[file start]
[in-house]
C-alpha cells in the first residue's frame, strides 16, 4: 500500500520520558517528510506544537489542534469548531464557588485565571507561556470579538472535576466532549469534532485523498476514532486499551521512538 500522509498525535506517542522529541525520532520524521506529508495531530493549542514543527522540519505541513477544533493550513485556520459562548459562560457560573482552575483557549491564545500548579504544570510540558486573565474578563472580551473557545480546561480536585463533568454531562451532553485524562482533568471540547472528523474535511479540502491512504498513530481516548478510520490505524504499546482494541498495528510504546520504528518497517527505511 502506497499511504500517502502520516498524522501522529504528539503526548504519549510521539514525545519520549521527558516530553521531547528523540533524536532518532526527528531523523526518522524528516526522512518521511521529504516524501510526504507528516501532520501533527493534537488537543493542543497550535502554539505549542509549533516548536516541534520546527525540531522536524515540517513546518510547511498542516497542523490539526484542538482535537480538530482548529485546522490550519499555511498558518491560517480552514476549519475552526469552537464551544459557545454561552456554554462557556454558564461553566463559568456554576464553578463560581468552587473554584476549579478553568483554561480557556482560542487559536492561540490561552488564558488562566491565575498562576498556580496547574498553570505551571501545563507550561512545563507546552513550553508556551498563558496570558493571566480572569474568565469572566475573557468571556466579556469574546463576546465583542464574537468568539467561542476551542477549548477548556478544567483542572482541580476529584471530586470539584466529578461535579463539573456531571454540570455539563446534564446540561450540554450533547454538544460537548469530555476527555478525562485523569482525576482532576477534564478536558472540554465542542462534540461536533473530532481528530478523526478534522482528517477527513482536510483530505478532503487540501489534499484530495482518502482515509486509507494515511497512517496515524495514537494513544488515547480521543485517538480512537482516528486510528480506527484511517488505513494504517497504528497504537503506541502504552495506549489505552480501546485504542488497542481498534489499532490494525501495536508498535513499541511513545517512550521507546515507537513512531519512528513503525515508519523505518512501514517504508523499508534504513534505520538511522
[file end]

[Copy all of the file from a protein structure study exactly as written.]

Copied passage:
[in-house]
C-alpha cells in the first residue's frame, strides 16, 4: 500500500520520558517528510506544537489542534469548531464557588485565571507561556470579538472535576466532549469534532485523498476514532486499551521512538 500522509498525535506517542522529541525520532520524521506529508495531530493549542514543527522540519505541513477544533493550513485556520459562548459562560457560573482552575483557549491564545500548579504544570510540558486573565474578563472580551473557545480546561480536585463533568454531562451532553485524562482533568471540547472528523474535511479540502491512504498513530481516548478510520490505524504499546482494541498495528510504546520504528518497517527505511 502506497499511504500517502502520516498524522501522529504528539503526548504519549510521539514525545519520549521527558516530553521531547528523540533524536532518532526527528531523523526518522524528516526522512518521511521529504516524501510526504507528516501532520501533527493534537488537543493542543497550535502554539505549542509549533516548536516541534520546527525540531522536524515540517513546518510547511498542516497542523490539526484542538482535537480538530482548529485546522490550519499555511498558518491560517480552514476549519475552526469552537464551544459557545454561552456554554462557556454558564461553566463559568456554576464553578463560581468552587473554584476549579478553568483554561480557556482560542487559536492561540490561552488564558488562566491565575498562576498556580496547574498553570505551571501545563507550561512545563507546552513550553508556551498563558496570558493571566480572569474568565469572566475573557468571556466579556469574546463576546465583542464574537468568539467561542476551542477549548477548556478544567483542572482541580476529584471530586470539584466529578461535579463539573456531571454540570455539563446534564446540561450540554450533547454538544460537548469530555476527555478525562485523569482525576482532576477534564478536558472540554465542542462534540461536533473530532481528530478523526478534522482528517477527513482536510483530505478532503487540501489534499484530495482518502482515509486509507494515511497512517496515524495514537494513544488515547480521543485517538480512537482516528486510528480506527484511517488505513494504517497504528497504537503506541502504552495506549489505552480501546485504542488497542481498534489499532490494525501495536508498535513499541511513545517512550521507546515507537513512531519512528513503525515508519523505518512501514517504508523499508534504513534505520538511522